Let’s listen and notice how this adds some subtle harmonics to fill and strengthen the vocal.
The processing I’ve added so far sounds good, but it’s added some resonances that are a little too aggressive - with this Soothe 2 plugin I’ve attenuated some of the excess frequencies. With the pre-emphasis EQ, I’ve focused the attenuation on the mids, and sibilance areas.
Then I lowered the mix to make the effect less aggressive and set a higher quality to reduce phase cancellation. Some alternatives to this plugin include TrackSpacer and Smooth Operator.
Let’s take a listen to how reducing excess resonances makes the vocal sound more balanced.
With everything controlled, including the high frequencies and sibilance, I feel more confident in amplifying and exciting high frequencies. I’ll use this free Fresh Air plugin to amplify air or high-frequency bands, while simultaneously increasing high-frequency harmonics with its behind-the-scenes exciter.
Let’s listen to how this brightens up the vocal, and creates a recognizably modern bright sound.
The previous 8 chapters covered processing on the track, but let’s move on to some sends- first, I’ll use a send and parallel auxiliary track to process the vocal with some short and dense reverb. With this SP2016 reverb, set to its new plate setting, I added short reflections.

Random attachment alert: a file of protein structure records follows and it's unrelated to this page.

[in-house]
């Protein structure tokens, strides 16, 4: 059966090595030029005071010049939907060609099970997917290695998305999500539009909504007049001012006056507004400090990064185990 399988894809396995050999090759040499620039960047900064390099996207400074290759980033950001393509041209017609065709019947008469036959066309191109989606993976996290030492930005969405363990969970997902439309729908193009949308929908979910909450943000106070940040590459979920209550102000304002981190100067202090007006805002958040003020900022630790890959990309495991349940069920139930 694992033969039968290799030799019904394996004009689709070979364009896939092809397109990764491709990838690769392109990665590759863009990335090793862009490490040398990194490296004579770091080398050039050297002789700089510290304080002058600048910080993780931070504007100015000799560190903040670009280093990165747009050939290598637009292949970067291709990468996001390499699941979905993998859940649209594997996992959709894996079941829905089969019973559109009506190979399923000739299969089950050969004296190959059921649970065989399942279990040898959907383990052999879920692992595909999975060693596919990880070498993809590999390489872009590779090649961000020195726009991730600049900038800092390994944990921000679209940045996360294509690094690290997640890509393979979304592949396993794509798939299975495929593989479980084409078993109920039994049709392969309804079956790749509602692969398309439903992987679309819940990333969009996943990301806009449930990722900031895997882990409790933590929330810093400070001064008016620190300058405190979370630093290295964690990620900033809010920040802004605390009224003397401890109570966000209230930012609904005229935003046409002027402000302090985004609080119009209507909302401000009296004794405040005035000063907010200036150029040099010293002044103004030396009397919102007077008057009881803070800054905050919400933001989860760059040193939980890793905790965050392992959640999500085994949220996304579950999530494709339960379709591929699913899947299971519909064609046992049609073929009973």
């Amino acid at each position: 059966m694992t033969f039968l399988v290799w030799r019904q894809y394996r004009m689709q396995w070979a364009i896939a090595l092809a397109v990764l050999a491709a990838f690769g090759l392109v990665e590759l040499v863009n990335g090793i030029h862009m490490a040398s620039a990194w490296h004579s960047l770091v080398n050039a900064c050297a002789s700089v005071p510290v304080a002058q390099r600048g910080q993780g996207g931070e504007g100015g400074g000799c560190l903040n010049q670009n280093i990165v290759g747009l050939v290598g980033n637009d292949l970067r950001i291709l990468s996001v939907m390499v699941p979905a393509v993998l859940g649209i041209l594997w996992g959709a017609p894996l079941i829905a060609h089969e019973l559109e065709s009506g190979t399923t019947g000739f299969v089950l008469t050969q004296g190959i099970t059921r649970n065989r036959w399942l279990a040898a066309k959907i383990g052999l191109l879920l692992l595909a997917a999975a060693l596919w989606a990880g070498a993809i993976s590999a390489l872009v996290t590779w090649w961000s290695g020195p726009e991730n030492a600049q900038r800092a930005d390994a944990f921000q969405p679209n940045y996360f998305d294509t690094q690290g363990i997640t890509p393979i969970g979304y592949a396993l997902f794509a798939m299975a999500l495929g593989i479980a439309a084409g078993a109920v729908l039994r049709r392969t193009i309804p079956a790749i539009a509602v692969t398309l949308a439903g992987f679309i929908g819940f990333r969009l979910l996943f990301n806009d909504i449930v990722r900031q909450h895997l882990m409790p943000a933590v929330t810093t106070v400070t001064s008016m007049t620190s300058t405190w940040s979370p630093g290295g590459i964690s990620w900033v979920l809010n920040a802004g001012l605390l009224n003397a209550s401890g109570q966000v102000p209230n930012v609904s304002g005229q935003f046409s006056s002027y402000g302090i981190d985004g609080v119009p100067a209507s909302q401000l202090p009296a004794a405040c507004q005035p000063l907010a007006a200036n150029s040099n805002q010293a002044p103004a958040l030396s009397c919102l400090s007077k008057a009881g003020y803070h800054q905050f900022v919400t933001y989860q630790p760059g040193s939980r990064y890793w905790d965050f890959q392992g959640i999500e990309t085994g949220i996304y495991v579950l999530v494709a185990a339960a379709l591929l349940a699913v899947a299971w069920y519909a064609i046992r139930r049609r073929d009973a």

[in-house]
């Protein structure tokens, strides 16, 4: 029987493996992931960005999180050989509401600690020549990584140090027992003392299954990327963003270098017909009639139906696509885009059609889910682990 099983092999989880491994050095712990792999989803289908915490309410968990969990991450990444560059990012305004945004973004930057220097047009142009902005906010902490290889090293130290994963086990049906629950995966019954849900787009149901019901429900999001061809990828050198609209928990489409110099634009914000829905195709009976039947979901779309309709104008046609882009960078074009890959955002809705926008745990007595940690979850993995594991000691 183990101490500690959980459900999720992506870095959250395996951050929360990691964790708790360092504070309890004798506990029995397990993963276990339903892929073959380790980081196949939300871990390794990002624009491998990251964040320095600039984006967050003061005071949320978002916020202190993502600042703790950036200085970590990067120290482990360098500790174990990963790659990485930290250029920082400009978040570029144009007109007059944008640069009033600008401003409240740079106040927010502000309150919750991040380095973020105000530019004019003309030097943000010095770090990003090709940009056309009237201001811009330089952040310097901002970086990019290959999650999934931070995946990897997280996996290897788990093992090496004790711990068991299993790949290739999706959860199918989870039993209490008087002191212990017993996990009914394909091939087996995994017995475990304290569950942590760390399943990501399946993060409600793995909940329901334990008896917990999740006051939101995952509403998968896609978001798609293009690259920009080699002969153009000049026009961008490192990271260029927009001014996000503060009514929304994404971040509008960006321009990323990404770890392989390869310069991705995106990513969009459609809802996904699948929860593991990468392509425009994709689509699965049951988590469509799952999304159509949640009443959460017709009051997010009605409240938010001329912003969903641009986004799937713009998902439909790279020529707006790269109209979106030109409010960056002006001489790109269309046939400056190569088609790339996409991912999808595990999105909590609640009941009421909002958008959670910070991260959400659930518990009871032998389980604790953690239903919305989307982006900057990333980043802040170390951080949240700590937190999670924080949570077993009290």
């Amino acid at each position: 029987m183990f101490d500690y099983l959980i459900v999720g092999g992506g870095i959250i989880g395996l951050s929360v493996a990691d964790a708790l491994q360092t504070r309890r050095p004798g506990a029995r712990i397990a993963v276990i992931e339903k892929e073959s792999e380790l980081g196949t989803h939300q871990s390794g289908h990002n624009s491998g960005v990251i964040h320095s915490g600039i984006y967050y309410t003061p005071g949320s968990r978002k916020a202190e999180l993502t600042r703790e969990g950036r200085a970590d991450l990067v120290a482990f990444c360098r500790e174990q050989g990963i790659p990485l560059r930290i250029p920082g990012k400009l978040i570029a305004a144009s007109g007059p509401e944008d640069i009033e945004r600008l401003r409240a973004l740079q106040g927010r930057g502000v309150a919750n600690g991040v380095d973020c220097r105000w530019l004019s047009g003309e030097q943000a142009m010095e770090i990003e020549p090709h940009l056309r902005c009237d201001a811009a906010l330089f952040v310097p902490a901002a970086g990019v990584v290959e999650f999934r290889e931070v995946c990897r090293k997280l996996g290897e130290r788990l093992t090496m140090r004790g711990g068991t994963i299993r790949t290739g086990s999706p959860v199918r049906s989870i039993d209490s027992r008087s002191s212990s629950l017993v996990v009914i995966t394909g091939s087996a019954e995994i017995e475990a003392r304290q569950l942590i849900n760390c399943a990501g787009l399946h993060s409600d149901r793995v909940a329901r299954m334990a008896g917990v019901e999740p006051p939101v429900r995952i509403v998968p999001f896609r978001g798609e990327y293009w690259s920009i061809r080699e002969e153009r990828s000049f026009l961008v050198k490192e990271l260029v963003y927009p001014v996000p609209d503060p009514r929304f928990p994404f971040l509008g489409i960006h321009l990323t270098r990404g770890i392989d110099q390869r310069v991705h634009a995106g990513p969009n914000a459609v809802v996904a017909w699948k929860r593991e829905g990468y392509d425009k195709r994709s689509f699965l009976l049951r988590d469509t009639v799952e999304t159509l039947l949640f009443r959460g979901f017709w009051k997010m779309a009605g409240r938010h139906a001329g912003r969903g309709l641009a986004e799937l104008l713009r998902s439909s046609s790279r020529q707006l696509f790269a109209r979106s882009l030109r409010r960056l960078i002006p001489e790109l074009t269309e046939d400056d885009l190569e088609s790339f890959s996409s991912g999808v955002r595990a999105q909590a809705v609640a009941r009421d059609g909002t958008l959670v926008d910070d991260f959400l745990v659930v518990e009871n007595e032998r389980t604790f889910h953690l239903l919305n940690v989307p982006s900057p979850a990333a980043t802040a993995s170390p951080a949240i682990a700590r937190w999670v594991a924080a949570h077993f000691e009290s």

Then, I used the aux track’s channel fader to blend the effect in.
Let’s listen to how this thickens the vocal.
Next up for temporal or time-based processing, I created another send and parallel auxiliary track, on which I used the same reverb, but this time picked its lead vocal preset. Then with the free plugin MSED, I muted the mid-channel, isolating the reflections to the side image.
By doing so, we keep the dense reverb from the previous chapter more toward the middle, and send the longer, more stylized reflections to the side, expanding the vocal.
Although you don’t need to use these exact settings, the takeaway here is blending a short reverb with a long one to cover different aspects of time.
Let’s take a listen to this new reverb being introduced.
Last up for temporal processing, I introduced this H910 dual harmonizer to add complexity to the vocal and make it sound fuller in a way that delay or reverb can’t. The subtle modulation of the pitch, combined with a wide stereo setting, causes the vocal to occupy more frequencies and more of the stereo image.
Let’s listen to how this subtle effect creates a more impressive vocal.
Last up, I’m going to send all my tracks to a singular bus on which I’ll insert this free Pultec emulation to do some final shaping to my vocal- this way I can collectively process everything, and create the final balance that I want. First, I attenuated 100Hz.
Then, I subtly amplified 3kHz, before very subtly dipping the highest frequencies.
How you shape your vocal is up to you and will depend on the surrounding instrumentation, but I felt this last EQ helped create a nice overall shape.
Let’s listen to this plugin being introduced.